As Apple’s App Store expands price points options, RevenueCat rolls out A/B price testing tools

Just a day after Apple announced a revamp of its App Store pricing policy to introduce 700 new price points, subscription platform RevenueCat is rolling out a new feature that will allow developers to A/B test different price points for their app subscriptions. The feature, called “Experiments,” aims to help developers determine the best price points to convert free or trial users to paying customers, retain the customers they have, test prices for different service tiers and more.

The feature arrives at a time when subscriptions have saturated the app economy, but inflation is leading consumers to reevaluate what paid services are actually worth keeping. This could have ramifications on the broader app ecosystem, as developers of apps not deemed “must haves,” could see an increase in cancellations as users continue tightening their belts.

Being able to figure out what price points work best is valuable to subscription app developers trying to operate in this economy — but it’s also something that requires solid data and analysis to make sure it’s being done right. For example, simply rolling out a steep price cut could help boost conversions, but may not make for a sustainable business in the long term. Developers need to see which prices can deliver the highest lifetime value (LTV) per customer — that is, the revenue they generate from their subscription over a longer period of time.

RevenueCat says the new feature works remotely, meaning developers don’t have to submit an app update to the App Store to test their latest hypothesis around pricing. Using tables and other data visualizations, Experiments will also showcase how price changes would impact the full subscription funnel, including trial, paid and churned users. This analysis includes a variety of key metrics around conversions, trials, churn, LTV revenue, MRR and more.

Image Credits: RevenueCat

The company notes that while price tests are important, there are plenty of other factors that come into play when determining how to charge for a product. It suggests developers also test things like subscription durations, the mix of durations made available, bundling, trial durations, introductory offer prices, offers designed to win back churned users, localized pricing and more.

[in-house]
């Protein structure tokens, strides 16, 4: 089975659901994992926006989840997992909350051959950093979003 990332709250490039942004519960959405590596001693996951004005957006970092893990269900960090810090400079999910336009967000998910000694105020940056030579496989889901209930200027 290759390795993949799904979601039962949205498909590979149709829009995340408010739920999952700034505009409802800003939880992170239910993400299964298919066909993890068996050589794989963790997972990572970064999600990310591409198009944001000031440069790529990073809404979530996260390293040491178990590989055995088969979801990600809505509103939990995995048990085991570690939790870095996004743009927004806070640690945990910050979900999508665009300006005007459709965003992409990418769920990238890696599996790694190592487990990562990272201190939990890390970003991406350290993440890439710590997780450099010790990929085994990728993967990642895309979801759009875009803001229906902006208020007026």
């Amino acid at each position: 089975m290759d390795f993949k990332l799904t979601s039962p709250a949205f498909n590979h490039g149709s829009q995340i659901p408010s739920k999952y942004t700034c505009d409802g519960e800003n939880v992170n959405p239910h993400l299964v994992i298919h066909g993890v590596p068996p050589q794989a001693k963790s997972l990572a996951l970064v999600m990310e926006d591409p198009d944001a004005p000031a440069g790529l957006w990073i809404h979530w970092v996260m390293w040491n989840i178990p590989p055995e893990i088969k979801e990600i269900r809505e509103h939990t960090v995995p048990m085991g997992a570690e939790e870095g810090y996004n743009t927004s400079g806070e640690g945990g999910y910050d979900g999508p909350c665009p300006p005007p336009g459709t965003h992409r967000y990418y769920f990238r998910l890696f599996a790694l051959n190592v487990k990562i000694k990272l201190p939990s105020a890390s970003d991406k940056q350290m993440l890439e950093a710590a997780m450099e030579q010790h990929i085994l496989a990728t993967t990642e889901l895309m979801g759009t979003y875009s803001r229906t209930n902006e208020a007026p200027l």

Pricing experimentation is not new to the app industry — and it can sometimes be controversial. Consumers were outraged, for example, to find out Tinder was sneakily charging its older users more for the same services. (The company later vowed to end the practice after a court ruled Tinder was violating age discrimination laws.) In other words, it’s important to keep the ethics and legality around price setting in mind when proceeding with price change experiments.

While there are other tools for A/B testing available, in the mobile subscription management space, YC-backed RevenueCat is considered a market leader, having raised $56.5 million in funding, following last year’s $40 million Series B. The launch will help the service remain more competitive as it grows. With Apple’s announcement yesterday, it may also be able to attract more customers excited by the possibility of more price points to choose from.

Alongside the launch, RevenueCat’s year-end report also provided some insights on what prices are currently most popular. Using data from more than 12,000 apps, the company found that $9.99 is the most popular monthly subscription price, though the average price came in at $8.94. For annual subscriptions, the most popular price is $19.99 while the average is $37.51.

The new Experiments feature will roll out with the RevenueCat Pro and Enterprise plans.